Abi Lee at Summer School

Abigail Lee is taking part in the Amsterdam Summer School on brain and mind.

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Sutton Trust Perception Lecture

Today Julie gave a lecture as part of the St. Andrews University Sutton Trust Summer School, to students interested in studying Psychology at University.  Her lecture was entitled: Perception, more than meets the eye?

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Collaboration on material perception: Leverhulme Grant

The Leverhulme Trust has awarded a three-year grant to the University of Aberdeen for the project “Handle with care: Material properties in Vision and Action Control”, directed by Constanze Hesse,  in collaboration with Julie Harris and Martin Giesel. The project will start at the beginning of next year and aims to develop and test an action-based approach to measuring human perception of material properties.

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Studentship collaboration with Aberdeen

Karina Kangur has won funding from Eastbio to undertake a PhD in Aberdeen, supervised by Constanze Hesse and Julie Harris (St. Andrews), on interactions between texture perception with visuo-motor control.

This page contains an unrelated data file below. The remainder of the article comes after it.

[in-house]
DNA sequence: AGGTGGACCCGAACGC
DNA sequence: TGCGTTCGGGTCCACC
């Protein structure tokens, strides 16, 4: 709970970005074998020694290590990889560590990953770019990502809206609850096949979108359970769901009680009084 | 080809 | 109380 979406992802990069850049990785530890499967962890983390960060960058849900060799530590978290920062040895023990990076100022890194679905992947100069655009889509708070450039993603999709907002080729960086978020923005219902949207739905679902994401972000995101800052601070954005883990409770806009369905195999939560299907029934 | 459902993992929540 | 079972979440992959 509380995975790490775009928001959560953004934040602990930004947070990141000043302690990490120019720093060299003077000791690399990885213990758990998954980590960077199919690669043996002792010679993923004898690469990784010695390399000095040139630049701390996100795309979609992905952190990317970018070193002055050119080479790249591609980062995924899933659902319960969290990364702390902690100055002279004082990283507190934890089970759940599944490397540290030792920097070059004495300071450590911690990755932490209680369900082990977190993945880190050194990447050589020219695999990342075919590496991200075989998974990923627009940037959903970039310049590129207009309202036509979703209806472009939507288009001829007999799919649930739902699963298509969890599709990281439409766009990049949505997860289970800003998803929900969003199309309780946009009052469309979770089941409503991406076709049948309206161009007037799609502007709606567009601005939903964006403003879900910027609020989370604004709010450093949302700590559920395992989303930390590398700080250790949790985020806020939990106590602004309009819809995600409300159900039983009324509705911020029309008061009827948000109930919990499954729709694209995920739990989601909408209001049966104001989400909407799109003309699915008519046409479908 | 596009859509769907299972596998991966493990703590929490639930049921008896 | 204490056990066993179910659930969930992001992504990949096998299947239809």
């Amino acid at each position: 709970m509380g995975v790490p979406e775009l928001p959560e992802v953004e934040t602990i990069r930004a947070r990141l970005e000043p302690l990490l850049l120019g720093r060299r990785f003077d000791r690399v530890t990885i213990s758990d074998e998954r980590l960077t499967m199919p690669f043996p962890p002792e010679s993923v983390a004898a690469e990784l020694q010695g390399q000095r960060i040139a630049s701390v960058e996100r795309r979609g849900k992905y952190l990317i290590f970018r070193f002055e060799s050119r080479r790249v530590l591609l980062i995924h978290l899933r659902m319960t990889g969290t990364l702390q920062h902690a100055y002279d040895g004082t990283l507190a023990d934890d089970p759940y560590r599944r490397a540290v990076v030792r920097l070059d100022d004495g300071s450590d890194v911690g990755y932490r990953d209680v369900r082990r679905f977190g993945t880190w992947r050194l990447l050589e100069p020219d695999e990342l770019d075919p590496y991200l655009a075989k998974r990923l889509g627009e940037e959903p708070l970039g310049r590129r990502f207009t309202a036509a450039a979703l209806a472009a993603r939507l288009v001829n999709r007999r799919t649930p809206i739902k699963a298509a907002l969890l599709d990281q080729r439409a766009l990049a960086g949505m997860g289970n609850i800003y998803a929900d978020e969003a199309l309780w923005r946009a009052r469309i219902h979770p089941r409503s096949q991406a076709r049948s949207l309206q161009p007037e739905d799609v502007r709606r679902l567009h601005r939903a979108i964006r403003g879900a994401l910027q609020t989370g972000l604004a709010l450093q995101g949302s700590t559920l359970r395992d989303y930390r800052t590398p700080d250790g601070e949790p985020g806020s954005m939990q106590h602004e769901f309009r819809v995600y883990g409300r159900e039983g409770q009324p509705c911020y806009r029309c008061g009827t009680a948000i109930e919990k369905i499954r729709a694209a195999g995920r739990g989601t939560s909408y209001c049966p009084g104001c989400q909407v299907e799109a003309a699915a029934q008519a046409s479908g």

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Philip Cammack

Phil Carmack graduates with his PhD today, for a thesis on 3D camouflage. Congratulations Phil.

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Olivier at Multi-sensory meeting

Olivier Penacchio is at the PIRE Workshop on Multi-sensory Integration. he will be presenting a poster on “Multisensory integration in animal warning signals”.

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Andrew Chua starts summer internship

Andrew Chua has started a summer internship in the lab, working with Tom Otto and Julie Harris on multi-sensory cue-integration and motion-in-depth.  He is funded by the Experimental Psychology Society Undergraduate Research Bursay Scheme.

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Rachael Jack starts summer internship

Rachael Jack has started her School of Psychology and Neuroscience funded summer internship, working with PhD student Benjamin Portelli on motion-in-depth and binocular rivalry.